I’m hoping that, in doing this, thoughts of stress will become fewer as my brain learns that I’m not actually experiencing stress. That way, when I really am stressed, I’ll know it.

I’m interested to hear if you’ve had experiences with stress and how you’ve dealt with it, or if you’ve noticed a habit that has become subconscious like this. Please leave me a comment to let me know!



Last weekend I shared my plans to take a day away from the internet. It was a bit of an impulse decision, but I was intrigued to see how spending some time offline would affect me. So, at 12pm on Saturday I put away my computer and switched off my phone, excited to see what would come to light.

The first thing to note, is that taking time away from those devices required some preparation. I knew I wanted to knit during my offline time, but all of my knitting patterns are saved to my Google Drive, accessed on my phone or laptop when I need them. I had to note down some of the instructions on paper, so I’d still be able to make progress.

I was also sure to inform some relevant people that I’d be offline, so they knew how to reach me in an emergency, and clarify that I wasn’t ignoring them if they didn’t hear from me. Thankfully, this didn’t turn out to be necessary, but it’s better to be safe than sorry.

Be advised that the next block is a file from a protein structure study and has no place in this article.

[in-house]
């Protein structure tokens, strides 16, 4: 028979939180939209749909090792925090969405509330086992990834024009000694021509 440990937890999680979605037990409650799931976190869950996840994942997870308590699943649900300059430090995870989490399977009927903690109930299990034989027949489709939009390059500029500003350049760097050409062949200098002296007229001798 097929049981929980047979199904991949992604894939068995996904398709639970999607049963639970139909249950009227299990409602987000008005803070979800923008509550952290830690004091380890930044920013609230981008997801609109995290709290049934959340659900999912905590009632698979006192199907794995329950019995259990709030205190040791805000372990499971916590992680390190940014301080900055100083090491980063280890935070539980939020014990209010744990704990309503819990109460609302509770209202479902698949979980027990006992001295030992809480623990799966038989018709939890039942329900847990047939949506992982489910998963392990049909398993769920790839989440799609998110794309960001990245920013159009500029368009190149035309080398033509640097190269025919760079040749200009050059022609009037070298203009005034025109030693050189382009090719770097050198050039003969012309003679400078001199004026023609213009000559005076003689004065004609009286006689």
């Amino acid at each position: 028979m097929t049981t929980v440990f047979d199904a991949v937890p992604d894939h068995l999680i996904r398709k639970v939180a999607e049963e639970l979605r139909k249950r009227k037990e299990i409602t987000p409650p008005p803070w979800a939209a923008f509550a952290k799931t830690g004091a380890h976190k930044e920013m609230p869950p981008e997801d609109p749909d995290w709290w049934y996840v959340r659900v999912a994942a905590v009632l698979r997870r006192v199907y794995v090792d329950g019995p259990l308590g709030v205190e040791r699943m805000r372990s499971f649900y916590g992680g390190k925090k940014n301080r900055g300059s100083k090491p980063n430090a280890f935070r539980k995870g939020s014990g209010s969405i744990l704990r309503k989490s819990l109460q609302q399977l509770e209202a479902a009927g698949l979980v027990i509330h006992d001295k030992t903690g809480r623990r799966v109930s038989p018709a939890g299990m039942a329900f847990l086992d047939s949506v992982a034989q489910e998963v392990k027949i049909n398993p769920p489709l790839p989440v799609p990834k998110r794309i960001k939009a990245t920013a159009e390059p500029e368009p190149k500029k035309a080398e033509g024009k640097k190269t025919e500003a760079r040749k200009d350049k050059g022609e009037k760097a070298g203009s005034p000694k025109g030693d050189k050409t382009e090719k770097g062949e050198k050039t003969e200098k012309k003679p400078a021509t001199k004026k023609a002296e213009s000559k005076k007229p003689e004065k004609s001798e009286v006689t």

It’s worth noting here that the time I spent offline wasn’t how I would usually spend my time. I was in the middle of a kidney infection, and was feeling rather worse for wear, so I spent much more time in bed than I usually would, with some naps thrown in for good measure.

What I did find though, was that I was noticeably more focused on the tasks at hand. When I needed to nap, I did so straight away without the mindless scroll of Instagram that usually preludes that sort of thing. When I was knitting, I was entirely in the flow and enjoyed the process of having a one-track mind.

I also spent a lot of time reading. Granted, I was using my Kindle, but I wasn’t about to confiscate that for the experiment. I think I read almost half of my book, and again found myself more focused on that, without the distraction of my phone.